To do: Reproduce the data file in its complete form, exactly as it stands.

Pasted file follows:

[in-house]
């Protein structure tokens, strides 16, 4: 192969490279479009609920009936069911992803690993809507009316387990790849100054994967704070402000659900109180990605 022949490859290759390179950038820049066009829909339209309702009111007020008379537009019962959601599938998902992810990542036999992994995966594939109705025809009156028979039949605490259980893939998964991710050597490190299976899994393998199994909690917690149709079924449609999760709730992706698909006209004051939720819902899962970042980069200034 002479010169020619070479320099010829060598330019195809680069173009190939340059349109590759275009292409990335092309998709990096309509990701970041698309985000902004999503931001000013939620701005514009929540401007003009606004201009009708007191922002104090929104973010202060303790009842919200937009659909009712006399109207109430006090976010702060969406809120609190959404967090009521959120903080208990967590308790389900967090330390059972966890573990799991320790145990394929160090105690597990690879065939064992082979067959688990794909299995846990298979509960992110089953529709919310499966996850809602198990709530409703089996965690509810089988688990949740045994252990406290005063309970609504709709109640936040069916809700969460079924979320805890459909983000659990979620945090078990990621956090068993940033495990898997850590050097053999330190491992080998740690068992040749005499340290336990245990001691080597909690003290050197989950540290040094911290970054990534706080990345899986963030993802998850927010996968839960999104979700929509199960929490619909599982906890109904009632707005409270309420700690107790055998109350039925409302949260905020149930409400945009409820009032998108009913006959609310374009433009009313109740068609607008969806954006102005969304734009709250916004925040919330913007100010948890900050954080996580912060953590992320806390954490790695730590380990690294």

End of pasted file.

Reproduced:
[in-house]
């Protein structure tokens, strides 16, 4: 192969490279479009609920009936069911992803690993809507009316387990790849100054994967704070402000659900109180990605 022949490859290759390179950038820049066009829909339209309702009111007020008379537009019962959601599938998902992810990542036999992994995966594939109705025809009156028979039949605490259980893939998964991710050597490190299976899994393998199994909690917690149709079924449609999760709730992706698909006209004051939720819902899962970042980069200034 002479010169020619070479320099010829060598330019195809680069173009190939340059349109590759275009292409990335092309998709990096309509990701970041698309985000902004999503931001000013939620701005514009929540401007003009606004201009009708007191922002104090929104973010202060303790009842919200937009659909009712006399109207109430006090976010702060969406809120609190959404967090009521959120903080208990967590308790389900967090330390059972966890573990799991320790145990394929160090105690597990690879065939064992082979067959688990794909299995846990298979509960992110089953529709919310499966996850809602198990709530409703089996965690509810089988688990949740045994252990406290005063309970609504709709109640936040069916809700969460079924979320805890459909983000659990979620945090078990990621956090068993940033495990898997850590050097053999330190491992080998740690068992040749005499340290336990245990001691080597909690003290050197989950540290040094911290970054990534706080990345899986963030993802998850927010996968839960999104979700929509199960929490619909599982906890109904009632707005409270309420700690107790055998109350039925409302949260905020149930409400945009409820009032998108009913006959609310374009433009009313109740068609607008969806954006102005969304734009709250916004925040919330913007100010948890900050954080996580912060953590992320806390954490790695730590380990690294």